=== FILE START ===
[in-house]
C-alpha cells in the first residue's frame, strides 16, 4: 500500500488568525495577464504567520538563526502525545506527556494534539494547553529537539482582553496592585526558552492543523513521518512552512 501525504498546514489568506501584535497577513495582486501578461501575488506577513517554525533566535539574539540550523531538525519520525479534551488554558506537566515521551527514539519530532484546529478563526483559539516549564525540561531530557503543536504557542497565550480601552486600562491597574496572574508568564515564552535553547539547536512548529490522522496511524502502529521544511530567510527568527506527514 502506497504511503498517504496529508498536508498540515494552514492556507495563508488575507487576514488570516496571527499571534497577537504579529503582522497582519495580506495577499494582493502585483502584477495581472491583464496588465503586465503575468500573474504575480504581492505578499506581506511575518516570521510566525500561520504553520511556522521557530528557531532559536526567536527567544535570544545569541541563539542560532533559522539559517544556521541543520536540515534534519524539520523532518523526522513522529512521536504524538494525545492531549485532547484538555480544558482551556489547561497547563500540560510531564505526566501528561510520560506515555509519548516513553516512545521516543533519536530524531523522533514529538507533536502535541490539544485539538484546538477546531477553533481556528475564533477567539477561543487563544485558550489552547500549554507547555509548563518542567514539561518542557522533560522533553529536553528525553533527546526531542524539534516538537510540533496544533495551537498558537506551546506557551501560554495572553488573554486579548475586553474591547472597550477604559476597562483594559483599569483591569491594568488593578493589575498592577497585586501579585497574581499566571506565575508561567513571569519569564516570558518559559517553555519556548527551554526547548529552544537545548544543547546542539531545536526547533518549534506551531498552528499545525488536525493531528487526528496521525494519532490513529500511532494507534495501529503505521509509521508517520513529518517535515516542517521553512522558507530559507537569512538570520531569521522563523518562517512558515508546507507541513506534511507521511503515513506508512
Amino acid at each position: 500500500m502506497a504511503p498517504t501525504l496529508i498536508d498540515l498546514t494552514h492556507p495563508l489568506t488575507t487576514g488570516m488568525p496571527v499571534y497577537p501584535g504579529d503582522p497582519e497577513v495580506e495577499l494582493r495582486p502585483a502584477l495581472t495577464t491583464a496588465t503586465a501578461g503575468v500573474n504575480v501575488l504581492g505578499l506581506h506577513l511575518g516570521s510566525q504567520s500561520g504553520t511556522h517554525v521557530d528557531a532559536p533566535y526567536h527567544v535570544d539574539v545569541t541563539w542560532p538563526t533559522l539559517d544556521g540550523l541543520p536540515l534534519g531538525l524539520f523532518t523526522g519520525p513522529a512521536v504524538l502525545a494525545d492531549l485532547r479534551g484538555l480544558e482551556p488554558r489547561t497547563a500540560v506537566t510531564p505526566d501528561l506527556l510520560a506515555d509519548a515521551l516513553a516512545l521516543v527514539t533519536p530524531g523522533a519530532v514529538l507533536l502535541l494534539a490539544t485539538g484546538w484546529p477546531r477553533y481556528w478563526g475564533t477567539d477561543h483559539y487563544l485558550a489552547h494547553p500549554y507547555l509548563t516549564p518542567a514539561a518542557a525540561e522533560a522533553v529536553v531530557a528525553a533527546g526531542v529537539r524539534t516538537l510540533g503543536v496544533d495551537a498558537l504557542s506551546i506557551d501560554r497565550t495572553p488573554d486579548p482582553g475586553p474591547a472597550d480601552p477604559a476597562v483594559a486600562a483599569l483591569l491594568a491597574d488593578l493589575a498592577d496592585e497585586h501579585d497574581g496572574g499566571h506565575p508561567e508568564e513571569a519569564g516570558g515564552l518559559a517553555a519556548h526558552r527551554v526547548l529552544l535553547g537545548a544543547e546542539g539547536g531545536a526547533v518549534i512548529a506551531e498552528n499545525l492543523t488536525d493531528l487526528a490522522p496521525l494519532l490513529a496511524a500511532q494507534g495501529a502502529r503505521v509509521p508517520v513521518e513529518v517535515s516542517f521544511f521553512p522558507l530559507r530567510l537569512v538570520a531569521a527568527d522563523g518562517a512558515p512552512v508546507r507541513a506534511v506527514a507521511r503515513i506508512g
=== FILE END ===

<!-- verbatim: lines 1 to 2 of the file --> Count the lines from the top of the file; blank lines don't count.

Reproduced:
[in-house]
C-alpha cells in the first residue's frame, strides 16, 4: 500500500488568525495577464504567520538563526502525545506527556494534539494547553529537539482582553496592585526558552492543523513521518512552512 501525504498546514489568506501584535497577513495582486501578461501575488506577513517554525533566535539574539540550523531538525519520525479534551488554558506537566515521551527514539519530532484546529478563526483559539516549564525540561531530557503543536504557542497565550480601552486600562491597574496572574508568564515564552535553547539547536512548529490522522496511524502502529521544511530567510527568527506527514 502506497504511503498517504496529508498536508498540515494552514492556507495563508488575507487576514488570516496571527499571534497577537504579529503582522497582519495580506495577499494582493502585483502584477495581472491583464496588465503586465503575468500573474504575480504581492505578499506581506511575518516570521510566525500561520504553520511556522521557530528557531532559536526567536527567544535570544545569541541563539542560532533559522539559517544556521541543520536540515534534519524539520523532518523526522513522529512521536504524538494525545492531549485532547484538555480544558482551556489547561497547563500540560510531564505526566501528561510520560506515555509519548516513553516512545521516543533519536530524531523522533514529538507533536502535541490539544485539538484546538477546531477553533481556528475564533477567539477561543487563544485558550489552547500549554507547555509548563518542567514539561518542557522533560522533553529536553528525553533527546526531542524539534516538537510540533496544533495551537498558537506551546506557551501560554495572553488573554486579548475586553474591547472597550477604559476597562483594559483599569483591569491594568488593578493589575498592577497585586501579585497574581499566571506565575508561567513571569519569564516570558518559559517553555519556548527551554526547548529552544537545548544543547546542539531545536526547533518549534506551531498552528499545525488536525493531528487526528496521525494519532490513529500511532494507534495501529503505521509509521508517520513529518517535515516542517521553512522558507530559507537569512538570520531569521522563523518562517512558515508546507507541513506534511507521511503515513506508512